Brightest Supernova Ever Seen Was Actually Something Much Darker

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Brightest Supernova Ever Seen Was Actually Something Much Darker

Yesterday 11:00am

Artist’s impression of a rapidly spinning supermassive black hole surrounded by an accretion disc—one consisting of the shredded remains of a Sun-like star. (Image: ESO, ESA/Hubble, M. Kornmesser)

Last year, astronomers recorded the brightest supernova explosion ever seen. Follow up observations now suggest this cataclysmic event wasn’t a supernova at all, but rather, an extremely rare celestial phenomenon involving a supermassive black hole and a rather unfortunate star.

In 2015, astronomers participating in the the All Sky Automated Survey for SuperNovae (ASAS-SN) witnessed what they thought was an unusually bright supernova. Dubbed ASASSN-15lh, it was twice as bright as the previous record holder, shining 20 times brighter than the total light output of the entire Milky Way galaxy. A supernova is the brilliant, dying gasp of a large star that can no longer balance the tremendous forces keeping it together, producing a shockwave that blows the star’s outer shell into space with tremendous force.

A new follow-up study published in the journal Nature Astronomy casts doubt on this initial assessment, proposing that ASASSN-15lh isn’t a superluminous supernova at all, but instead the consequence of a Sun-like star that ventured too close to a rapidly spinning supermassive black hole—an exceptionally rare cosmological event known as a tidal disruption.

Artist’s impression of the Sun-like star as it careens towards the supermassive black hole. (Image: ESO, ESA/Hubble, M. Kornmesser)

“We observed the source for 10 months following the event and have concluded that the explanation is unlikely to lie with an extraordinarily bright supernova,” noted lead investigator Giorgos Leloudas, an astronomer at Israel’s Weizmann Institute of Science, in a statement. “Our results indicate that the event was probably caused by a rapidly spinning supermassive black hole as it destroyed a low-mass star.”

During a tidal disruption, the extreme gravitational forces of a supermassive black hole “spaghettifies” and rips apart a star when it wanders too close. The shocks produced by the colliding debris, along with the tremendous amount of heat generated, produces an incredibly brilliant burst of light. This particular event transpired in a galaxy four billion light-years from Earth, and it’s only the tenth tidal disruption ever recorded.

Above: An animation showing how the ASASSN-15lh most likely happened.

During the ten months that followed the outburst, the astronomers watched as ASASSN-15lh went through a series of phases consistent with a tidal disruption. The object lit up in ultraviolet light and experienced a temperature increase—features that are not consistent with a supernova event. What’s more, the location of the outburst in a red, massive and passive galaxy is not the usual home for a superluminous supernova explosion, which typically happens in blue, star-forming dwarf galaxies.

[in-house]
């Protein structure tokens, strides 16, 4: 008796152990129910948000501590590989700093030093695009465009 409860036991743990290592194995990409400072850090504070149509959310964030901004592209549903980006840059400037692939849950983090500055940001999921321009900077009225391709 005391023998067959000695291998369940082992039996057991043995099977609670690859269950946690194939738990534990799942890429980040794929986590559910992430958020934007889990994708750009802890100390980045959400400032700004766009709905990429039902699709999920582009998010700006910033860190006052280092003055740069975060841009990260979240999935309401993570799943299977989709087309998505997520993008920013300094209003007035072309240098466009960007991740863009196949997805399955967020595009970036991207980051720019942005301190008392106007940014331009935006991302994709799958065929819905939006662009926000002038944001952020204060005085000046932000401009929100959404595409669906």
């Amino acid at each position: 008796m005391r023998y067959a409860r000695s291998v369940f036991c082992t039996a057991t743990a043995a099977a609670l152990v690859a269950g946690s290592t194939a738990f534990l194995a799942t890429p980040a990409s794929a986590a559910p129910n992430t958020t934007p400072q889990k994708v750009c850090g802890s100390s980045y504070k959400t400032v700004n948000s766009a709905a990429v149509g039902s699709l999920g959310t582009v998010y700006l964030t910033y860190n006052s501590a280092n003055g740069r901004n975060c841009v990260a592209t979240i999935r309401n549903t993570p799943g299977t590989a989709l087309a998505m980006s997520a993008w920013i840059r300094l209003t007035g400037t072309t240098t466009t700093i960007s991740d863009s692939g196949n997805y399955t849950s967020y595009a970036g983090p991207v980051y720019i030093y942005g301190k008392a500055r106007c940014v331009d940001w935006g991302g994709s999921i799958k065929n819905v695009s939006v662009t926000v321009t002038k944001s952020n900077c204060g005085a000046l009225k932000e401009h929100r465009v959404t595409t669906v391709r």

The researchers based these conclusions on observations made from the Very Large Telescope at ESO’s Paranal Observatory, the New Technology Telescope at ESO’s La Silla Observatory, and the Hubble Space Telescope.

Above: This simulation shows a star getting torn apart by the gravitational tides of a supermassive black hole. The star gets “spaghettified,” and after several orbits creates an accretion disc. The view on the right is from the side, and at left from face on. (Credit: ESO, ESA/Hubble, N. Stone, K. Hayasaki)

That said, this particular tidal disruption—if that’s what it really is—is quite unique, requiring a special set of circumstances to make it happen.

“The tidal disruption event we propose cannot be explained with a non-spinning supermassive black hole,” explained Nicholas Stone from Columbia University. “We argue that ASASSN-15lh was a tidal disruption event arising from a very particular kind of black hole.”

The supermassive black hole at the core of this galaxy features a mass about 100 million times that of our Sun. Normally, a black hole of this size wouldn’t be able to disrupt stars outside of its event horizon—that fateful boundary within which nothing is able to escape. But if this black hole happens to be a so-called Kerr black hole—a black hole that features a rapid spin—this limit no longer applies, and the black hole is able to suck up any star that ventures within a certain radius.

The researchers aren’t fully confident that the outburst came from a tidal disruption, but the clues certainly fit that scenario. Further observations will be needed to make a definitive case.

[Nature Astronomy]

George is a contributing editor at Gizmodo and io9.


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